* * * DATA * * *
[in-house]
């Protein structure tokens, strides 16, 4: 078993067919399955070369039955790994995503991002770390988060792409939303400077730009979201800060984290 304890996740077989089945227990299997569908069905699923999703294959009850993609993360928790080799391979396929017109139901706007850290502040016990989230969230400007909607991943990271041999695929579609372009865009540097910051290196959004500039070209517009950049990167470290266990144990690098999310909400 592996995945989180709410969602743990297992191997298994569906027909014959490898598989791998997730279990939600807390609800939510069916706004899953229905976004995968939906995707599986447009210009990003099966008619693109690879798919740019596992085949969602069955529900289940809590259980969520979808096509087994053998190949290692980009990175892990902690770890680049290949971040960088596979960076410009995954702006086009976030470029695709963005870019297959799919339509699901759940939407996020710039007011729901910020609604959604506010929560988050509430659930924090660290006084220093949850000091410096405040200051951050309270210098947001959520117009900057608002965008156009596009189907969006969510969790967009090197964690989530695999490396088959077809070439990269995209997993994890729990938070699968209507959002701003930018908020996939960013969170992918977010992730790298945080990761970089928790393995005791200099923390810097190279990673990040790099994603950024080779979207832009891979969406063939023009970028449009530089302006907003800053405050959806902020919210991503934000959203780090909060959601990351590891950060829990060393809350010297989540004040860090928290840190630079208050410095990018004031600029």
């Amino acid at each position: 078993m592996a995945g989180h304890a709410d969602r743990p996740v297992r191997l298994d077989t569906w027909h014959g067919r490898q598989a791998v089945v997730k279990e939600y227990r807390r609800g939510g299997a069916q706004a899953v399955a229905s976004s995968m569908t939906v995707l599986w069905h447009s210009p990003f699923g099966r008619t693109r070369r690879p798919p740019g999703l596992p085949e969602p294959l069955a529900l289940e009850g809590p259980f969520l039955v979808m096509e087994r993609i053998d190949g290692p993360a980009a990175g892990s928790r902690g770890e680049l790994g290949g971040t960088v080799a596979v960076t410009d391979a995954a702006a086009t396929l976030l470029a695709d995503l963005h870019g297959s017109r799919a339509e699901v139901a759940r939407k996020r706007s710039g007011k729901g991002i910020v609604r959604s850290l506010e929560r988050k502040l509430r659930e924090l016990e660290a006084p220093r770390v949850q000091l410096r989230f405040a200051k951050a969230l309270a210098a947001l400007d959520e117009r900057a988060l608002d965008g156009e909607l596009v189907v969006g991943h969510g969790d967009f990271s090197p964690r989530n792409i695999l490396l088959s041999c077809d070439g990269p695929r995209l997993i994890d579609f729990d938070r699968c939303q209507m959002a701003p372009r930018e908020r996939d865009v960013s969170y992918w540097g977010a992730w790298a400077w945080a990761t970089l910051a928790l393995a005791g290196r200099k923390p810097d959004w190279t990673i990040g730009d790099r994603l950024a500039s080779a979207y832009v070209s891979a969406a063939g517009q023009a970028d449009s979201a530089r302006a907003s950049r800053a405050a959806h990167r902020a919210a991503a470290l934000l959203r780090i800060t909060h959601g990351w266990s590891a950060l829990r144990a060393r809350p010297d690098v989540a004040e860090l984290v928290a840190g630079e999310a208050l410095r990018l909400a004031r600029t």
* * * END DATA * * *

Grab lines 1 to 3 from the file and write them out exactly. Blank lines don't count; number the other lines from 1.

[in-house]
């Protein structure tokens, strides 16, 4: 078993067919399955070369039955790994995503991002770390988060792409939303400077730009979201800060984290 304890996740077989089945227990299997569908069905699923999703294959009850993609993360928790080799391979396929017109139901706007850290502040016990989230969230400007909607991943990271041999695929579609372009865009540097910051290196959004500039070209517009950049990167470290266990144990690098999310909400 592996995945989180709410969602743990297992191997298994569906027909014959490898598989791998997730279990939600807390609800939510069916706004899953229905976004995968939906995707599986447009210009990003099966008619693109690879798919740019596992085949969602069955529900289940809590259980969520979808096509087994053998190949290692980009990175892990902690770890680049290949971040960088596979960076410009995954702006086009976030470029695709963005870019297959799919339509699901759940939407996020710039007011729901910020609604959604506010929560988050509430659930924090660290006084220093949850000091410096405040200051951050309270210098947001959520117009900057608002965008156009596009189907969006969510969790967009090197964690989530695999490396088959077809070439990269995209997993994890729990938070699968209507959002701003930018908020996939960013969170992918977010992730790298945080990761970089928790393995005791200099923390810097190279990673990040790099994603950024080779979207832009891979969406063939023009970028449009530089302006907003800053405050959806902020919210991503934000959203780090909060959601990351590891950060829990060393809350010297989540004040860090928290840190630079208050410095990018004031600029």
């Amino acid at each position: 078993m592996a995945g989180h304890a709410d969602r743990p996740v297992r191997l298994d077989t569906w027909h014959g067919r490898q598989a791998v089945v997730k279990e939600y227990r807390r609800g939510g299997a069916q706004a899953v399955a229905s976004s995968m569908t939906v995707l599986w069905h447009s210009p990003f699923g099966r008619t693109r070369r690879p798919p740019g999703l596992p085949e969602p294959l069955a529900l289940e009850g809590p259980f969520l039955v979808m096509e087994r993609i053998d190949g290692p993360a980009a990175g892990s928790r902690g770890e680049l790994g290949g971040t960088v080799a596979v960076t410009d391979a995954a702006a086009t396929l976030l470029a695709d995503l963005h870019g297959s017109r799919a339509e699901v139901a759940r939407k996020r706007s710039g007011k729901g991002i910020v609604r959604s850290l506010e929560r988050k502040l509430r659930e924090l016990e660290a006084p220093r770390v949850q000091l410096r989230f405040a200051k951050a969230l309270a210098a947001l400007d959520e117009r900057a988060l608002d965008g156009e909607l596009v189907v969006g991943h969510g969790d967009f990271s090197p964690r989530n792409i695999l490396l088959s041999c077809d070439g990269p695929r995209l997993i994890d579609f729990d938070r699968c939303q209507m959002a701003p372009r930018e908020r996939d865009v960013s969170y992918w540097g977010a992730w790298a400077w945080a990761t970089l910051a928790l393995a005791g290196r200099k923390p810097d959004w190279t990673i990040g730009d790099r994603l950024a500039s080779a979207y832009v070209s891979a969406a063939g517009q023009a970028d449009s979201a530089r302006a907003s950049r800053a405050a959806h990167r902020a919210a991503a470290l934000l959203r780090i800060t909060h959601g990351w266990s590891a950060l829990r144990a060393r809350p010297d690098v989540a004040e860090l984290v928290a840190g630079e999310a208050l410095r990018l909400a004031r600029t």